• Zoho -- Free for individuals, Zoho's range of productivity and collaboration apps include Zoho Mail, Zoho Chat, Zoho CRM, Zoho Writer, Zoho Discussions, Zoho Sheet, Zoho Meeting, Zoho Show, Zoho Creator, Zoho Docs, Zoho Invoice, Zoho Notebook, Zoho Projects, Zoho Wiki, Zoho Reports, and others.
  • Windows Live SkyDrive -- Microsoft is offering up to 25GB of free online storage. Only a Windows ID is required (such as a Hotmail e-mail address) and this password-protected virtual drive can be accessed for virtually any online computer in the world. Some folders can be set up for sharing, while other are for your eyes only.
  • Remote Desktop Lite -- Use your iPhone or iPod touch to securely access a Windows XP Professional computer, anywhere on the planet. This software provides full access to your PC -- via Wi-Fi or EDGE -- as if you were in front of the machine you're accessing. At the time of writing this, Remote Desktop Lite is the no. 1 free business app at Apple's App Store.
  • Call Time Tracker by momentum -- As the name suggests, Redwood Technologies' free app for Blackberry helps business professionals account for their time in order to bill hours and recover expenses. Ideal for lawyers, consultants, salespeople, realtors and IT professionals, this app pops up at the end of calls and you can easily mark it as billable time.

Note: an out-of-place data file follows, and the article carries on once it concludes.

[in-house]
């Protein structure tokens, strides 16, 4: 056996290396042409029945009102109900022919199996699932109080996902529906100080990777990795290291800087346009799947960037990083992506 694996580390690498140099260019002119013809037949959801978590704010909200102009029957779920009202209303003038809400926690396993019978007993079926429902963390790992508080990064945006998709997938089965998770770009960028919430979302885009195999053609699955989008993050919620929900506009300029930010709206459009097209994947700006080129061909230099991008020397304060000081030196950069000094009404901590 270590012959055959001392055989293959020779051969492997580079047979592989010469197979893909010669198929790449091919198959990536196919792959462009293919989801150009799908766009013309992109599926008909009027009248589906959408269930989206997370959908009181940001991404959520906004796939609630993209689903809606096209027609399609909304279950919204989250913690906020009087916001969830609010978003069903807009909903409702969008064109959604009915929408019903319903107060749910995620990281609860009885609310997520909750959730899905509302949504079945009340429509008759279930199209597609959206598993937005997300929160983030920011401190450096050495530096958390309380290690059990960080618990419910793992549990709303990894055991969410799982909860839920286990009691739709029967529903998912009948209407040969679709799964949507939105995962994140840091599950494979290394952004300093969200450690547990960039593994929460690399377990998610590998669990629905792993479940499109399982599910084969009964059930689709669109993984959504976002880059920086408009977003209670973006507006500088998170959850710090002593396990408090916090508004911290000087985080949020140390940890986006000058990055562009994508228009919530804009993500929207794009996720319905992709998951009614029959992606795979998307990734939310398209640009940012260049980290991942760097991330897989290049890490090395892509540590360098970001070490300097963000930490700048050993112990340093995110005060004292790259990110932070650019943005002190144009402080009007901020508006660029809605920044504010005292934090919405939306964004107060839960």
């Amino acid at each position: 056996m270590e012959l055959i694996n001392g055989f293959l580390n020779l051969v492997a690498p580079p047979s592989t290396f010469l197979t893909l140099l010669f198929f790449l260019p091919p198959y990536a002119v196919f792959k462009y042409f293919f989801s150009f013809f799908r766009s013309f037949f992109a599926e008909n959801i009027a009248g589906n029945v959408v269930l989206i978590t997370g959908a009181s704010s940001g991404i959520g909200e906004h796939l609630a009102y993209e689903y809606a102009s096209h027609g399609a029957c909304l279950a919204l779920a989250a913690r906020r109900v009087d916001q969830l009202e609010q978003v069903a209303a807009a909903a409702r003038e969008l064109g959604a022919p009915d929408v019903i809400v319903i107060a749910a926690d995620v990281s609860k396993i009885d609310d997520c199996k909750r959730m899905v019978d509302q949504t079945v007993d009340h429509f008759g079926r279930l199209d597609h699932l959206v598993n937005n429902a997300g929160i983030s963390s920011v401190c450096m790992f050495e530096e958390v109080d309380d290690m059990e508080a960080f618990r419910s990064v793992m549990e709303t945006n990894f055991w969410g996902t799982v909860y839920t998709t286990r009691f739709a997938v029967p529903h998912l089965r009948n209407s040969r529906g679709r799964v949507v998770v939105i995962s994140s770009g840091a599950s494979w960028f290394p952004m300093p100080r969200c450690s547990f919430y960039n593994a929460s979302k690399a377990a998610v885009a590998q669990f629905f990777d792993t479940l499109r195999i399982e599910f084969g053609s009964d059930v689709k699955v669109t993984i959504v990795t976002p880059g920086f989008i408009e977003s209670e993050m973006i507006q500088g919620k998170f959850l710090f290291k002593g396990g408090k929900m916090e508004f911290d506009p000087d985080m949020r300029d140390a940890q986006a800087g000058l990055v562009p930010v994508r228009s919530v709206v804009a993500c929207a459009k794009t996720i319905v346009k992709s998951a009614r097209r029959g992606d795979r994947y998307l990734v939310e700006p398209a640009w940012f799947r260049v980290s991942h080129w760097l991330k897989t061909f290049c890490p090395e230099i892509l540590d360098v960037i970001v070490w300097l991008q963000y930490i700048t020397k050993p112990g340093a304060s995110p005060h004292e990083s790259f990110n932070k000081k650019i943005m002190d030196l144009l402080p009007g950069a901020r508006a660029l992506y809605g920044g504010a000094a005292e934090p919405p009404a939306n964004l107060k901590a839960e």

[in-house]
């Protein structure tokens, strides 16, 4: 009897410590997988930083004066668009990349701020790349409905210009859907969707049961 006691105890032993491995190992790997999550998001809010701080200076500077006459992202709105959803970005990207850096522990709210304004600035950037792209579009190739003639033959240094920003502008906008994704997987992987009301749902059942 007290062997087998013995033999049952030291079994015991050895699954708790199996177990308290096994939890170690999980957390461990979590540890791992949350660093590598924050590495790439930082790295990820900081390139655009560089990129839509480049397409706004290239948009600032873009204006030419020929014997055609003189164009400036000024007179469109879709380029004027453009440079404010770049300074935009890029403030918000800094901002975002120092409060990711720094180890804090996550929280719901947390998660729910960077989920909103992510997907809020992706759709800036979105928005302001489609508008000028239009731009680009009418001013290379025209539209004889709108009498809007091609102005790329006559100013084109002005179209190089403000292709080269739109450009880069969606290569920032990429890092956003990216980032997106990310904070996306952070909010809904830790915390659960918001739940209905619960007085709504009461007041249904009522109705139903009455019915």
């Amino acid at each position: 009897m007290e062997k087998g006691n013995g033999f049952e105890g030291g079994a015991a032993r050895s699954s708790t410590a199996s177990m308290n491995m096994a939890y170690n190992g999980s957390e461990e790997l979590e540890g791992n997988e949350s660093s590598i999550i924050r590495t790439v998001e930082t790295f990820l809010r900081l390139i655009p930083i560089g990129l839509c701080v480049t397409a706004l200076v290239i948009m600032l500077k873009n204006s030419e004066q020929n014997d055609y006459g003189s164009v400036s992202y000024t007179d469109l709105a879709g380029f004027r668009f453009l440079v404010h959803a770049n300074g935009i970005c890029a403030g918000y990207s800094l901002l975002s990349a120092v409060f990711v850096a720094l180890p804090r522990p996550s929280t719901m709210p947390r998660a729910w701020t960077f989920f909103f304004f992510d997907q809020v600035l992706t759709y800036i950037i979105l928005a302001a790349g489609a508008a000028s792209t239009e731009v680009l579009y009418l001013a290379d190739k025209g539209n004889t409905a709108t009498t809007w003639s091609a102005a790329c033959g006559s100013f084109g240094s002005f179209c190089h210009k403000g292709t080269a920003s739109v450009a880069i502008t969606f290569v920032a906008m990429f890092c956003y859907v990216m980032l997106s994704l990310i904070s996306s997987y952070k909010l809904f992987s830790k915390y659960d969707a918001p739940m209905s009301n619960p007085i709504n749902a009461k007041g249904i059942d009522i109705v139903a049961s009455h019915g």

• Nice Office -- BlackBerry users can manage their e-mail, calendar, contacts, and tasks from this one free suite of tools. Nice Office securely also grants access to forms and documents, lets you record sales activity while on the go and automatically logs device activity, and provides a detailed report on mobile interactions with your contacts, including calls, messages, and appointments.
  • Google Maps -- While it doesn't provide audio-based turn-by-turn commands, Google Maps is a completely free and powerful tool for your smartphone that can help you find nearby establishments (such as restaurants, gas stations, or hotels), show overhead street views (even with satellite imagery), and give you accurate directions to a destination. It works via GPS or even cellular technology (though the latter isn't as accurate).